Wednesday, July 24, 2013

Test Executives - part 3

I started writing about test executive software last month, and then a couple weeks ago I wrote about off the shelf software.  Now I want to write about my experiences with "rolling your own" test executive.

I've worked with homegrown test executives at two different companies.  At the first company the test executive evolved out of a couple of different programs for testing different features of the same product.  In the second company, I worked with a test executive that had been written several years before I started. I'll address each one in a separate paragraph.

The executive I wrote myself was somewhat rudimentary.  For the products we were manufacturing, there were six distinct tests you could perform.  Each of those tests had from about 3 to 20 different numerical parameters that could be adjusted.  This just screamed out for scripting, so that's what I did.  The end result had the configurability I needed, and it was often used by test technicians, but it was missing several other features of an off the shelf system test executive:

  • It was only usable within the Labview framework I had written.  For example, it couldn't interface with any modules written in C++  without a lot of extra coding.
  • There was no programmatic logic in the scripting.  The scripts consisted entirely of what tests to perform under what conditions - no if-then or optional looping allowed.
  • Some reporting tools existed, but mostly in simple formats (saving CSV files or bitmaps of graphs).
  • It was written with testing a specific product, and had to be overhauled to test some other type of product.

The other test executive was written in .NET and made use of Measurement Studio for certain graphical presentations.  The scripting tools had quite a bit of programmatic control, and the reporting tools were more extensive.  But there were different problems.

  • Because it had been designed as a reconfigurable tool, it was horribly complicated to use.  We didn't let technicians near it without a lot of training.
  • It was only usable within the .NET framework and didn't play well with other modules.
  • It was written with testing a specific product, and had to be overhauled to test some other type of product.

That's a brief synopsis of the two in-house test executives.  So, what is the point I'm trying to make?  I'm not really saying that you should run out and buy a copy of Test Stand.  It's certainly a nice piece of software, but it's expensive and may be overkill for what you need.  I guess the lesson I've learned is that if you get to the point were you want to develop something for yourself to reuse over and over, learn from how the OTS software does it.  Specifically:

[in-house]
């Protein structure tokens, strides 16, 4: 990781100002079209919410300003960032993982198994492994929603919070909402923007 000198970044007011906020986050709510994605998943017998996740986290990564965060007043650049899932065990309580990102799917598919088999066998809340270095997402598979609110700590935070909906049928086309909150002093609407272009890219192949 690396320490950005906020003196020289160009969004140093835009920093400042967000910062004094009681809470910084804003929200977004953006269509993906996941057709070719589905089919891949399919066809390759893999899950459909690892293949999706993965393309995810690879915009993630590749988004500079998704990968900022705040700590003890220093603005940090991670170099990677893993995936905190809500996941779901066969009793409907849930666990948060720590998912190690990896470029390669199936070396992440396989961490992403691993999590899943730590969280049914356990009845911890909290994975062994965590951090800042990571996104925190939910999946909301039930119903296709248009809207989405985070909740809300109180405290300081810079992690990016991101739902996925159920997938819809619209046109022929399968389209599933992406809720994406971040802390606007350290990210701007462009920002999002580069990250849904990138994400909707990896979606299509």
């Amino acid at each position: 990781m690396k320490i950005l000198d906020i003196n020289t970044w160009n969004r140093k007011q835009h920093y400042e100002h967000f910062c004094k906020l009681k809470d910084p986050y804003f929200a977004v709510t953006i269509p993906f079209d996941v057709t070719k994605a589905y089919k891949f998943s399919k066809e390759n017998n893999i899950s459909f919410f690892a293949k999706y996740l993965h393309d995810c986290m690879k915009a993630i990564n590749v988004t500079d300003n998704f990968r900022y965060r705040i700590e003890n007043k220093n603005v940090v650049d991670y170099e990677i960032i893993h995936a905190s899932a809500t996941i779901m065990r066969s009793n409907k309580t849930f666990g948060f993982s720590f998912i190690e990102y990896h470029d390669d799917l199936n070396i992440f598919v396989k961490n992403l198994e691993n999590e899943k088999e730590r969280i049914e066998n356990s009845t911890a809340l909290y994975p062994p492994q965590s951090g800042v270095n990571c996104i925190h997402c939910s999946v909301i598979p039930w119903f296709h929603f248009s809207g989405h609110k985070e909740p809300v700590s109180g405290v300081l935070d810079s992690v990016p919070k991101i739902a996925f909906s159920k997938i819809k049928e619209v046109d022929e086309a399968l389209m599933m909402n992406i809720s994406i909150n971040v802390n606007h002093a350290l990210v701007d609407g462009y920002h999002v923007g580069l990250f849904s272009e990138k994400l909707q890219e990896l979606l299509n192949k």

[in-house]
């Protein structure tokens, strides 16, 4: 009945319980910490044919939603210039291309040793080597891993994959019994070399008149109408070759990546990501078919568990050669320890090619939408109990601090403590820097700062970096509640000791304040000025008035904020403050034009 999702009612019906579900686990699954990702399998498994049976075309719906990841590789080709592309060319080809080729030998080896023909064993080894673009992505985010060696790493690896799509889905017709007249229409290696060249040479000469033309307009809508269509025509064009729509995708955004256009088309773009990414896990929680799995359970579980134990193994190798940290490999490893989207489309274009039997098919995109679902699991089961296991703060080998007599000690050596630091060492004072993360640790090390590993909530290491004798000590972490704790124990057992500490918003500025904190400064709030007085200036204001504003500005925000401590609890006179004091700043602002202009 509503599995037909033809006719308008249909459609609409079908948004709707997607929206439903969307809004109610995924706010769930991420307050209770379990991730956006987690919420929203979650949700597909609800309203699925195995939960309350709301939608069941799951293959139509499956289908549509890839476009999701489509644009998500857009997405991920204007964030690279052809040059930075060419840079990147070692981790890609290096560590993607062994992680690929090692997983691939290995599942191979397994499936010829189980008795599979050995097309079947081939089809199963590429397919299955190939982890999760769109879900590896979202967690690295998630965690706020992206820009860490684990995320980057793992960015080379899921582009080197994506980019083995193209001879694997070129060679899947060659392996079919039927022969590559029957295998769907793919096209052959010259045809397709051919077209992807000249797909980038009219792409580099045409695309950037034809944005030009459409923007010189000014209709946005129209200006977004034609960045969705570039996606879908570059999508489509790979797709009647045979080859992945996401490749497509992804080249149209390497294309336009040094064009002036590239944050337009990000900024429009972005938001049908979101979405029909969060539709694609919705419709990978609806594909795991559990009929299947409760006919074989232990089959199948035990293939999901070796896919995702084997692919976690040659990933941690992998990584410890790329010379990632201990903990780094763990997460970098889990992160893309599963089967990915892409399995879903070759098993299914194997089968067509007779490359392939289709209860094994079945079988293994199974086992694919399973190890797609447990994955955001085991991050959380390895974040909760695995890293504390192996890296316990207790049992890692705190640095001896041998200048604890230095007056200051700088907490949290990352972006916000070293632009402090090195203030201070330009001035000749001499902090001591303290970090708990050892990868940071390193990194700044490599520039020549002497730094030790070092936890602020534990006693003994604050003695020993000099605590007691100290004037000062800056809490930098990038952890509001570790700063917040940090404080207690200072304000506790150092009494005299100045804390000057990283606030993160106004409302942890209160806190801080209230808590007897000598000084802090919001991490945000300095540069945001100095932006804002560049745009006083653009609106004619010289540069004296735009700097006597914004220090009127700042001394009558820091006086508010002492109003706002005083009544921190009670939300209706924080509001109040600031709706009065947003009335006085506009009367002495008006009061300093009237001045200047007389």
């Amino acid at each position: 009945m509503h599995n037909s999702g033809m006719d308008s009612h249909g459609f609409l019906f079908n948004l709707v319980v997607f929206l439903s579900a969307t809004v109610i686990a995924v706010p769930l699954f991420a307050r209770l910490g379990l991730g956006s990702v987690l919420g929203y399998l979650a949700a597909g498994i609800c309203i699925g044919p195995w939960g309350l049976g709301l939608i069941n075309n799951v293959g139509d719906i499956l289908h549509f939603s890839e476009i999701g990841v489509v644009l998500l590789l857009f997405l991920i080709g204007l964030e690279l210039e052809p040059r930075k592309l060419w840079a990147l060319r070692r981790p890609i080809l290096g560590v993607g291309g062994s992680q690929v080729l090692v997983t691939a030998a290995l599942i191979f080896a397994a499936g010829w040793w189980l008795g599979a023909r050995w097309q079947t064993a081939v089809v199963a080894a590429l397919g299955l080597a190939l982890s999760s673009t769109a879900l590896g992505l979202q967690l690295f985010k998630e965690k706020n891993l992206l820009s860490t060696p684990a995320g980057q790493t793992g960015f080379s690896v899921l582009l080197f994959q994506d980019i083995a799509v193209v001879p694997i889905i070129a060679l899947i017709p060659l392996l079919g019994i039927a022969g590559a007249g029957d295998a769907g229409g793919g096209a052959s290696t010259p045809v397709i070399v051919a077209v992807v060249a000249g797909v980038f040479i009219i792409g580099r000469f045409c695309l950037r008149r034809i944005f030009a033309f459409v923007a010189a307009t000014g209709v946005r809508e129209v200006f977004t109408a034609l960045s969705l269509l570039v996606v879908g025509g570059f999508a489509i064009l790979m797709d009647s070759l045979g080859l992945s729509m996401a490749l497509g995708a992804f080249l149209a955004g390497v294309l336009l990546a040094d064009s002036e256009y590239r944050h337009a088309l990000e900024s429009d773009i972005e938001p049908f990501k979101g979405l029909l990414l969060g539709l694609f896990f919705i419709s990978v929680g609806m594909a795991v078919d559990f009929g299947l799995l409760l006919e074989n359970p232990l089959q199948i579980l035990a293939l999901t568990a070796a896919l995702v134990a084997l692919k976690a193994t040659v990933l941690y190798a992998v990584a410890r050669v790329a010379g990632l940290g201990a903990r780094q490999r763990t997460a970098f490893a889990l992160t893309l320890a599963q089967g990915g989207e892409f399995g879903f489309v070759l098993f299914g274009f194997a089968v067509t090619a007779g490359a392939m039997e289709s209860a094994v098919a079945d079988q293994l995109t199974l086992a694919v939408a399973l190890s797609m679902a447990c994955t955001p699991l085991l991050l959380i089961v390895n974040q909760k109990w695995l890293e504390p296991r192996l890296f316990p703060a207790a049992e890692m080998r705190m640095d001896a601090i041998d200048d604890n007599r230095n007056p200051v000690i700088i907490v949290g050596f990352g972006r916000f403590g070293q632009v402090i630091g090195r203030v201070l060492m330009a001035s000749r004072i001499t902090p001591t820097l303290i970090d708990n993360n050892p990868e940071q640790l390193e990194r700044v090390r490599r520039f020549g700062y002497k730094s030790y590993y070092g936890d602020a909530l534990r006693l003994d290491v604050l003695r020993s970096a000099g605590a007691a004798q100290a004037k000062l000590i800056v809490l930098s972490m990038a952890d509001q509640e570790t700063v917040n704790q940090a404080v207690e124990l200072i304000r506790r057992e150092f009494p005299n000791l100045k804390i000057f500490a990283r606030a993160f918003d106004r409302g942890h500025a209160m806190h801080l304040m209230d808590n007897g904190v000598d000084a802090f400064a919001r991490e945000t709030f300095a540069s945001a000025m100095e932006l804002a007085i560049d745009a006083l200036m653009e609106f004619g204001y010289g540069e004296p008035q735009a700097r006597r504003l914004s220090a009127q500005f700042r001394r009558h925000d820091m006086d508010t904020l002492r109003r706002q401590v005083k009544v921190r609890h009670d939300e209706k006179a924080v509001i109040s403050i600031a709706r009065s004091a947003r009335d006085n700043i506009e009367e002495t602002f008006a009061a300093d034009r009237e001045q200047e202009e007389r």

1. Don't make it overly complicated
  2. Make it generic enough to use for different tasks
  3. Use programmable logic in the scripting
  4. Have plenty of reporting tools

Wednesday, July 3, 2013

Test Executives - part 2

A couple of weeks ago I started writing about test executive software.  I've decided that this topic is another three-parter, so in this 2nd post I'll write about off the shelf (OTS) software.  The third post will cover in-house test executives.

I mentioned last time that I have my own definition of a test executive software, but I never wrote that definition.  Well, for me the software is defined by what I expect it to do.  The three things I expect at a minimum are:
  1. Configurable testing.  I need the capability to switch up the order in which specific parameters are measured and under what conditions they are measured.  This is typically done with scripting or configurable sequence files.
  2. A solid, usable GUI.  A test executive is often used by a test technician instead of an engineer, so you need software that doesn't require a lot of care and feeding.
  3. Easy to see what's happening.  This is somewhat related to #2 above but more specific.  I like graphs, reports, and charts.

The OTS platforms I have experience with are TestStand and ATEasy.  I wrote about my experiences with TestStand a year ago (a three parter, starting here and continuing with this and that).  To be honest, I'm a lot more nebulous on ATEasy and my knowledge of it consists of three data points:
  • I sat through a long seminar on it once.
  • I worked with a guy who had used it before and liked it.
  • I evaluated it for about a week at a previous company.
Given that limited knowledge, I think it would serve as a cheap, limited alternative to TestStand.

On a final note, NI published a checklist for evaluating test executives.  While the list is a little self-serving and obviously slanted towards NI software, it's worth consideration as a starting point.

Monday, July 1, 2013

Happy SIX years

Six long years ago today I wrote my first post on this blog.  Since then I've written close to 200 posts on various topics.  Based on some of the feedback I've gotten, at least a few of them have been helpful.  So here's to six more.